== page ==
BEIJING (Reuters) – China’s market regulator on Tuesday proposed amendments to an unfair competition law, which would impose fines of up to 5% of a company’s annual turnover to penalize such practices by internet companies.
The changes, which are open to public comment until Dec. 22, are part of a two-year crackdown on former free-running giant internet companies, which China has punished for activities ranging from monopolistic behavior to consumer exploitation.
Operators should not use data, algorithms, technology or capital advantages to engage in unfair competition, the State Administration for Market Regulation (SAMR) said in a revised draft of the measures.
To protect consumers, operators should not use algorithms to give users “unreasonably different treatment or unreasonable restrictions” by analyzing user preferences and their trading habits, it added.
Another new rule, in the third set of legislative changes since its adoption in 1993, prevents a company in an advantageous position from forcing a counterparty to enter into exclusive agreements.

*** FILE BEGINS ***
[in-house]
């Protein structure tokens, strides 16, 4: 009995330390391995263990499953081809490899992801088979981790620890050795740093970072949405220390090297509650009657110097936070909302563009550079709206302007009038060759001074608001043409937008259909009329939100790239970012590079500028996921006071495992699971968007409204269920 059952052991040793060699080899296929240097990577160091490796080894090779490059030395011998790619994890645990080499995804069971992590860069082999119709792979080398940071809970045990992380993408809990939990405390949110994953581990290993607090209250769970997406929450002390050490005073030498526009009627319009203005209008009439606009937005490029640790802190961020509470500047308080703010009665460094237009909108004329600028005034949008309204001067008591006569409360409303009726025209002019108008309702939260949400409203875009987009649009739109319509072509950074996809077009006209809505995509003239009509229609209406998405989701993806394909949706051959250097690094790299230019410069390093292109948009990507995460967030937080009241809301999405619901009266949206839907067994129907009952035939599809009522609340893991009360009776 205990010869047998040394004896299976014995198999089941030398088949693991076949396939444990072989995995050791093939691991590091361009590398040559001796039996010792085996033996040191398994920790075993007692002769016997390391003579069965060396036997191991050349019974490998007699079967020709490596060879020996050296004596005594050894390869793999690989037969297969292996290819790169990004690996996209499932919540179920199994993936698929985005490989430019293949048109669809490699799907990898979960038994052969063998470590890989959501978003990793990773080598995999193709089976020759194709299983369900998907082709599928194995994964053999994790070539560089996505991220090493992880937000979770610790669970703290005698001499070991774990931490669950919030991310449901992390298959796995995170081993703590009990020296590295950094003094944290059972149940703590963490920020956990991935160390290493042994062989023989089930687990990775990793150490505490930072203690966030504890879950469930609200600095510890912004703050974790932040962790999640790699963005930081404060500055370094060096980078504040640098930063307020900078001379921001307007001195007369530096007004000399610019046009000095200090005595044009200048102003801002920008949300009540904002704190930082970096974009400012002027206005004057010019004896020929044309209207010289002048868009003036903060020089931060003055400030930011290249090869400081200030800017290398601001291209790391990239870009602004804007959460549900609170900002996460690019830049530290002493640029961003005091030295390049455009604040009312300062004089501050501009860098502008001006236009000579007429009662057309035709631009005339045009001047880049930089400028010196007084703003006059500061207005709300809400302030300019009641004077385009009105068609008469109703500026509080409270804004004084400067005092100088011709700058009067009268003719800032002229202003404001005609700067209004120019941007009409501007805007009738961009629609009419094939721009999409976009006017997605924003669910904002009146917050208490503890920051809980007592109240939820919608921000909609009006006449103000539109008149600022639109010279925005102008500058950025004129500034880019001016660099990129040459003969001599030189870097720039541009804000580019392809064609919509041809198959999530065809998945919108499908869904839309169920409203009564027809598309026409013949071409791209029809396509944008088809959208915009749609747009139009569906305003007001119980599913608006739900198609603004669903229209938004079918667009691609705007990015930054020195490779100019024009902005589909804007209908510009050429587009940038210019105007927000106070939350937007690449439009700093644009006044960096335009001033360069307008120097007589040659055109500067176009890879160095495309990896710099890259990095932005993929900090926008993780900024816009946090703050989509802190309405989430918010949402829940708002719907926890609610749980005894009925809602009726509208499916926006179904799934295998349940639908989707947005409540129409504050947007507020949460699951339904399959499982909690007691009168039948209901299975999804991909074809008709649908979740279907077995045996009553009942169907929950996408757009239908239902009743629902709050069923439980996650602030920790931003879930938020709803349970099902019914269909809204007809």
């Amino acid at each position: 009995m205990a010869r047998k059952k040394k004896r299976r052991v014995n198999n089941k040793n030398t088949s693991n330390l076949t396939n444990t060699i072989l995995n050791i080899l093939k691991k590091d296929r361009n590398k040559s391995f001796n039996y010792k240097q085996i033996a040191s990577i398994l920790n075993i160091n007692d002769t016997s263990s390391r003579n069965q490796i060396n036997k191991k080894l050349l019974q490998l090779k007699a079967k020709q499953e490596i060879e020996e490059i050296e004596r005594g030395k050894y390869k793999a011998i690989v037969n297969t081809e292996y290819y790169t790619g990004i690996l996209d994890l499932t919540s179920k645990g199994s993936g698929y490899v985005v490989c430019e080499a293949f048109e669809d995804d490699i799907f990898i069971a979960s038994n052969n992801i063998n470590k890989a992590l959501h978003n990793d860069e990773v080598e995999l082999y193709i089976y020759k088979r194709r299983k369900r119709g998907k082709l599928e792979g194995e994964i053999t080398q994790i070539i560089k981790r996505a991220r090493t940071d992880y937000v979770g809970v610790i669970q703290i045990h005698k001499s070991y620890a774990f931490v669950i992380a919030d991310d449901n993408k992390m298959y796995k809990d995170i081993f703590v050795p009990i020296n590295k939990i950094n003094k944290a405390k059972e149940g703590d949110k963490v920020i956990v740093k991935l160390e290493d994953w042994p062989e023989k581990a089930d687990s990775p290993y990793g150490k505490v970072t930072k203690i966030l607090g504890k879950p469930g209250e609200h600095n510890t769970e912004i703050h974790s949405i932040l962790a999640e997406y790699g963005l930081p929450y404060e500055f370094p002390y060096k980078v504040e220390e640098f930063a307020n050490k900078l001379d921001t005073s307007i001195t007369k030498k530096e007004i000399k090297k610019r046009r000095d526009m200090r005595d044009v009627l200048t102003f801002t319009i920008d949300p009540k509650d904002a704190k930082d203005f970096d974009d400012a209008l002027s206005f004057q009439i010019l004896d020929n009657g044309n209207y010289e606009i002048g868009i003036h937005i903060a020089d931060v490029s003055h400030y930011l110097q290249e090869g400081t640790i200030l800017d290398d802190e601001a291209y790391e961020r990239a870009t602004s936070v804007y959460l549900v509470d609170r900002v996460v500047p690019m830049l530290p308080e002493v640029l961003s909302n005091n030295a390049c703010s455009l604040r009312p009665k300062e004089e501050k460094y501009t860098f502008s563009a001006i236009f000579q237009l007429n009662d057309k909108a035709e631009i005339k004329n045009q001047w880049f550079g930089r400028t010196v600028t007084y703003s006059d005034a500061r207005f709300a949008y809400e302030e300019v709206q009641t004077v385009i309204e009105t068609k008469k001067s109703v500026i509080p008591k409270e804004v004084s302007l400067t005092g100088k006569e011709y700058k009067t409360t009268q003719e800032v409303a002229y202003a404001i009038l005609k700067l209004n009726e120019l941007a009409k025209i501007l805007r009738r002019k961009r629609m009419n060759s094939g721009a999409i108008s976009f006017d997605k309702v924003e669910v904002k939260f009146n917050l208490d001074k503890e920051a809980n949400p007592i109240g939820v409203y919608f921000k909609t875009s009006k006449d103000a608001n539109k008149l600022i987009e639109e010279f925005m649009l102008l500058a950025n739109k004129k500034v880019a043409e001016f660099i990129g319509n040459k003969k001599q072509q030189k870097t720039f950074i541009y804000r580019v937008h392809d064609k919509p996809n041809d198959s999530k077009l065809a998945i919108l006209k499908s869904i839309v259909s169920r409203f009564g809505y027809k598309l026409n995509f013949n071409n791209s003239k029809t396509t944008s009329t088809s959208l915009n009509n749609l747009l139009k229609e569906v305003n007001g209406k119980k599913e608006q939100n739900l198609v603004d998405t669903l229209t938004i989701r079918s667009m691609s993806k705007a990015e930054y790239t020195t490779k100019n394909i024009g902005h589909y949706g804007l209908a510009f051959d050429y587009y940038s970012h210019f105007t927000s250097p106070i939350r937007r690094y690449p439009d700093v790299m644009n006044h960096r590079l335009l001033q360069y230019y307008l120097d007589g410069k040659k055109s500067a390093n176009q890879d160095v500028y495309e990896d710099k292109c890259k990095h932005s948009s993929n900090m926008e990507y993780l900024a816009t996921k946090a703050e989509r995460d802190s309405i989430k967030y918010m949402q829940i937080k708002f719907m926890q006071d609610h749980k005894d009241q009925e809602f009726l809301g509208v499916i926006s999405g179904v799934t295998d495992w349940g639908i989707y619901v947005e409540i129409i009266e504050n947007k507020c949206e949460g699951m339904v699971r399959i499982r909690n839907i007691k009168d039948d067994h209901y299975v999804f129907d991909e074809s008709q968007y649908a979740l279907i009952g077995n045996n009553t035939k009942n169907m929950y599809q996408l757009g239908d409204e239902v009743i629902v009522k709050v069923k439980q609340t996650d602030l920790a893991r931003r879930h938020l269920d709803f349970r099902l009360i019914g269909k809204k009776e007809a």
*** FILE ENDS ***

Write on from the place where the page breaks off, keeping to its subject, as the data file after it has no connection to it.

Such companies are also not allowed to block external links or services from their platforms without reason, according to the regulator.
Operators violating such provisions can face fines ranging from 1% to 5% of annual revenue, with legal representatives being fined from 100,000 yuan to 1 million yuan ($14,008-$140,080).
The authorities are particularly concerned about the “disorderly expansion” of online platforms, which they accuse of exploiting capital advantages, and have vowed to “perfect” the legal rules against unfair competition.
($1 = 7.1380 Chinese Yuan Renminbi)
(Reporting by Sophie Yu, Yingzhi Yang and Brenda Goh; editing by Clarence Fernandez)